August 8, 2019- The very first Havemeyer Foundation* workshop on acute colitis in the adult horse was held in Niagara-on-the-lake, Ontario from July 15-17, 2019. The event was chaired by ResearchONequine researcher Dr. Luis Arroyo, associate professor at the Ontario Veterinary College, University of Guelph.

Equine colitis, or inflammation of the colon, is an acute, life-threatening disease, and, in approximately 60% of cases, the cause is unknown. For veterinarians and owners alike, the lack of cause makes treatment and prevention challenging and frustrating. Although much research has taken place particularly in the areas of evidence-based treatment protocols and the contribution of the intestinal microbiome to disease, more research is needed. Hence, why Arroyo and his colleague Dr John Prescott, Professor Emeritus at the University of Guelph, decided to pitch the idea of the workshop to the Havemeyer Foundation.

The workshop was attended by 33 international equine scientists from Canada, the United States of America, Australia, Japan, Denmark and Scotland. On the first day, presenters addressed the common causes of acute equine colitis, namely Salmonella sp. , Neorickettsi risticii, the causative agent of Potomac Horse Fever, acorn-associated colitis, coronavirus and Clostridium difficile/perfringens/sordellii associated colitis, laying down the foundation for a lively discussion on the growing number of agents involved in this disease.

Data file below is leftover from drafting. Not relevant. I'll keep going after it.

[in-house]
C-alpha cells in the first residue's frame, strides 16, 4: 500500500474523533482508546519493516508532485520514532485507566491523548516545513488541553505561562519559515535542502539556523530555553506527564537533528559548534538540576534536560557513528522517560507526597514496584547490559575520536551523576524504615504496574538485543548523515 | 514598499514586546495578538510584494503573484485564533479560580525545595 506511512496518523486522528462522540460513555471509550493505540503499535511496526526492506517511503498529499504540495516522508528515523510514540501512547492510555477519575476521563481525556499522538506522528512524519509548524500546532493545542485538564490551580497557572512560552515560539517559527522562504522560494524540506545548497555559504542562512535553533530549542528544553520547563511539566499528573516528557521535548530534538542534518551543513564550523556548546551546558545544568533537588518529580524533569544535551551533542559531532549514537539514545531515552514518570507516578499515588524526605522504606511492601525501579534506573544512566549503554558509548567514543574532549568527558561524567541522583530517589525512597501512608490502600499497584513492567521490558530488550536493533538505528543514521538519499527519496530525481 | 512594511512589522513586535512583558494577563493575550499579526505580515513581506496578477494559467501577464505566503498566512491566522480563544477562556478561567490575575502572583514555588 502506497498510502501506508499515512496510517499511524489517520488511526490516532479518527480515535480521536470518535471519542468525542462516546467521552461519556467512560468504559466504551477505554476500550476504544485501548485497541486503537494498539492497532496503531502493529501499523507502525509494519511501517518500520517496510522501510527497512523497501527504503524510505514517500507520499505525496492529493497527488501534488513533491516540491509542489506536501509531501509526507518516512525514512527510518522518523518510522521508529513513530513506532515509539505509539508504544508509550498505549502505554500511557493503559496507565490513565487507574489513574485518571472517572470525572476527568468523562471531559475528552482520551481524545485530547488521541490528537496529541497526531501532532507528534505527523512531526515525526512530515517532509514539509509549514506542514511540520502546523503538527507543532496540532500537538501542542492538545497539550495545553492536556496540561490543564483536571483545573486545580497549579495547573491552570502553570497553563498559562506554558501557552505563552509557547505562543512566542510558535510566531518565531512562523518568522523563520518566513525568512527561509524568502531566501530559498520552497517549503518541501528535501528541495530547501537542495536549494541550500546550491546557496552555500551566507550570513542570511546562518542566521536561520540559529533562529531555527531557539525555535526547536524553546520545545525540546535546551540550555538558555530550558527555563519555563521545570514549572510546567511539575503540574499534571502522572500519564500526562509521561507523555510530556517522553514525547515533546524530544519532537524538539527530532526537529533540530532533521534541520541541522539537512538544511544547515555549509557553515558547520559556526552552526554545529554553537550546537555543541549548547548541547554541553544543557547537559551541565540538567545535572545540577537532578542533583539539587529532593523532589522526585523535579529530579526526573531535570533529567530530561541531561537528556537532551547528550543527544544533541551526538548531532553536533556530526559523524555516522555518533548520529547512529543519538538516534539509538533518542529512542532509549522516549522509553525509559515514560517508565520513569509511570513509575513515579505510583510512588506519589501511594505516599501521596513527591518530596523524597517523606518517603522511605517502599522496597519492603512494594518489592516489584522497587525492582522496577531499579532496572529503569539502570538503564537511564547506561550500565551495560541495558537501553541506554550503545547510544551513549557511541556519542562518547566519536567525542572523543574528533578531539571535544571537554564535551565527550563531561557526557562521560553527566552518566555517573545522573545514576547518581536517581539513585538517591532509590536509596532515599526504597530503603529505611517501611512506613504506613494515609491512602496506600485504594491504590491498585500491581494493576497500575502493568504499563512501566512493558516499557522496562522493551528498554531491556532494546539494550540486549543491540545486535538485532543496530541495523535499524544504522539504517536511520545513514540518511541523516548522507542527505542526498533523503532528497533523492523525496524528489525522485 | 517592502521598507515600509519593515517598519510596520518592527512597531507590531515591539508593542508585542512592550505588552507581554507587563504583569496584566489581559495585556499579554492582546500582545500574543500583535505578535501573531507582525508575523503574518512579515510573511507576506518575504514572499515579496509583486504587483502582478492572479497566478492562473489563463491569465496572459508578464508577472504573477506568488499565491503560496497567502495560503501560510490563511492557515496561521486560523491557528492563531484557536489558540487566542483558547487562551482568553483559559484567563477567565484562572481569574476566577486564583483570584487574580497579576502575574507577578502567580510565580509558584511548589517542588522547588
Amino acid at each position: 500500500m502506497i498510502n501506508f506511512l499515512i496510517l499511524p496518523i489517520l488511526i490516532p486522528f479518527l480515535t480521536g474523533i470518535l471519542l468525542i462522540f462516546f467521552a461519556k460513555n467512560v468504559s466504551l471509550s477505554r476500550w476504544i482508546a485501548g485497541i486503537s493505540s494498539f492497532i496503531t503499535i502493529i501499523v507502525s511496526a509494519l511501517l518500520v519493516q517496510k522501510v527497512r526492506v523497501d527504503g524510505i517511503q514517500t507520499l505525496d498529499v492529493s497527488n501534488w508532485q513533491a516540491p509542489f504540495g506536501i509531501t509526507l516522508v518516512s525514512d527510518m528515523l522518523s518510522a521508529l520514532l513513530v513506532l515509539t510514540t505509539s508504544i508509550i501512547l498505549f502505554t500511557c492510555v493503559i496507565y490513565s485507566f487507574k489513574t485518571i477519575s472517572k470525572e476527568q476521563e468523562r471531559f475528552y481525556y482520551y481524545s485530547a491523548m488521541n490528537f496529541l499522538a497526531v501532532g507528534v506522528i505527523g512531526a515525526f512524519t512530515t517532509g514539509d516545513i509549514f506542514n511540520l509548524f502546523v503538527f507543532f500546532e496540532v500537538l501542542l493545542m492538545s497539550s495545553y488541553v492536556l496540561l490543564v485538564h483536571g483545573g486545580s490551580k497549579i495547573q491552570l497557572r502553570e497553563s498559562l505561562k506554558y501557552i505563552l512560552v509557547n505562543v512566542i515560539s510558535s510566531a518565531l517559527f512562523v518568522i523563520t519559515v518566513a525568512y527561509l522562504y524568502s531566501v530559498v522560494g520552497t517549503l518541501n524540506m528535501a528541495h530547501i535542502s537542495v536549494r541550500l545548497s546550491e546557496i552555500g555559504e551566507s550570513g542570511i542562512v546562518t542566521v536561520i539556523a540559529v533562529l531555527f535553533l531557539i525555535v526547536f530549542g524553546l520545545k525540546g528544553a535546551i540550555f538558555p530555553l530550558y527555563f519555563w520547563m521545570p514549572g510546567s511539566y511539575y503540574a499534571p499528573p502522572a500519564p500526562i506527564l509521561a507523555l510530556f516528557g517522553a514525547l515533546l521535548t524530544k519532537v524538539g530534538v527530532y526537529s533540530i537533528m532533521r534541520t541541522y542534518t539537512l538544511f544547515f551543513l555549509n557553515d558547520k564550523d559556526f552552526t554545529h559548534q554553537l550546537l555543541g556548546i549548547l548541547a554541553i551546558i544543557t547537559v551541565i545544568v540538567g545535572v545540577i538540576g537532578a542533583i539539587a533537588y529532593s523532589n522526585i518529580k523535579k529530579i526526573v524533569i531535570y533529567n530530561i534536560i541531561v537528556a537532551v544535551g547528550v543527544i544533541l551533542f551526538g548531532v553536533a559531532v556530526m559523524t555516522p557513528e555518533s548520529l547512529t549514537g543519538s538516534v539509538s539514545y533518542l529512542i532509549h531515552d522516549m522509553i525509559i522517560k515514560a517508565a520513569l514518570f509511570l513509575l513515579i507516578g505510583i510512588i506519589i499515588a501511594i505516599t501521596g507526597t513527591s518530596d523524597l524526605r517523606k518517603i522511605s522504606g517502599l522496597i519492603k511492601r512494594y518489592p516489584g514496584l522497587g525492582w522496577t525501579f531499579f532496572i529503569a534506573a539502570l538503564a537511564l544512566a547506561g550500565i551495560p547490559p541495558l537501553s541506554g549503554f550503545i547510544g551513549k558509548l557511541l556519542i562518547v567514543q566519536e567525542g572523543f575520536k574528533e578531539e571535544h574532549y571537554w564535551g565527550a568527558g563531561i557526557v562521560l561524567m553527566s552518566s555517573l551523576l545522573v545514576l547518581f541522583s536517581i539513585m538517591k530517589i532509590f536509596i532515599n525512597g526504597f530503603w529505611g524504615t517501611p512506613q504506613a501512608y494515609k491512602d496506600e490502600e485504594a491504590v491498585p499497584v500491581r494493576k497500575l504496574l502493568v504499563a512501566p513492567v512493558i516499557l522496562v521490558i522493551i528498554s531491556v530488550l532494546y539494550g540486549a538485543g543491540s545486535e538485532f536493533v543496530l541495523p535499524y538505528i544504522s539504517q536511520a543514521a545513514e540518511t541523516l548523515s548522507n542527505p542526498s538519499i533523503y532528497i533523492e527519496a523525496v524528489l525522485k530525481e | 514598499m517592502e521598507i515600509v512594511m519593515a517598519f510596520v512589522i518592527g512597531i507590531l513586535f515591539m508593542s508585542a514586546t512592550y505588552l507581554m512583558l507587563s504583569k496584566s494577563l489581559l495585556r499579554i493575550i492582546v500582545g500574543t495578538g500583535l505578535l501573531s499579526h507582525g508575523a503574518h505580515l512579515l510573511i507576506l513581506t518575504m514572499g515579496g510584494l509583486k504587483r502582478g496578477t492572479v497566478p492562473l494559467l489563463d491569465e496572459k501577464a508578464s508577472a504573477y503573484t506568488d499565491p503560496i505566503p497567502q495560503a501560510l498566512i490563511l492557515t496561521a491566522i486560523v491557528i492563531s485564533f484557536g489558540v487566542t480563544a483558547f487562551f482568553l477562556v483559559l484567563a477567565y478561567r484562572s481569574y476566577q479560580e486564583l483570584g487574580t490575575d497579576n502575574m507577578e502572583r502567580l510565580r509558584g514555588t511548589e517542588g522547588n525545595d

On Day 2, the extensive body of work describing the equine microbiome (the genetic material of all the microbes – bacteria, fungi, protozoa and viruses) was summarized along with the microbiome changes that occur with antibiotic-associated colitis and colitis in the older horse. Comparisons were made to the human microbiome and to that of other species. An in-depth summary of inflammation and its role in colitis followed.

In the afternoon, the focus of discussion was on the diagnosis, prognosis and treatment of acute colitis. From serum amyloid A (an acute phase protein produced in response to inflammation) as a prognostic indicator to the use of plasma and hetastarch in the treatment of colitis, evidence for the standard of care for colitis patients was discussed.

At the close of the meeting Arroyo summarized the key opportunities that arose from the workshop and the focus areas for further research.

*The Havemeyer Foundation, founded in 1979 and financially supported by Dorothy Russell Havemeyer, is a private foundation that conducts research to improve horse health and welfare. It sponsors workshops related to its scientific research projects with 25-30 invited scientists attending and presenting their work.

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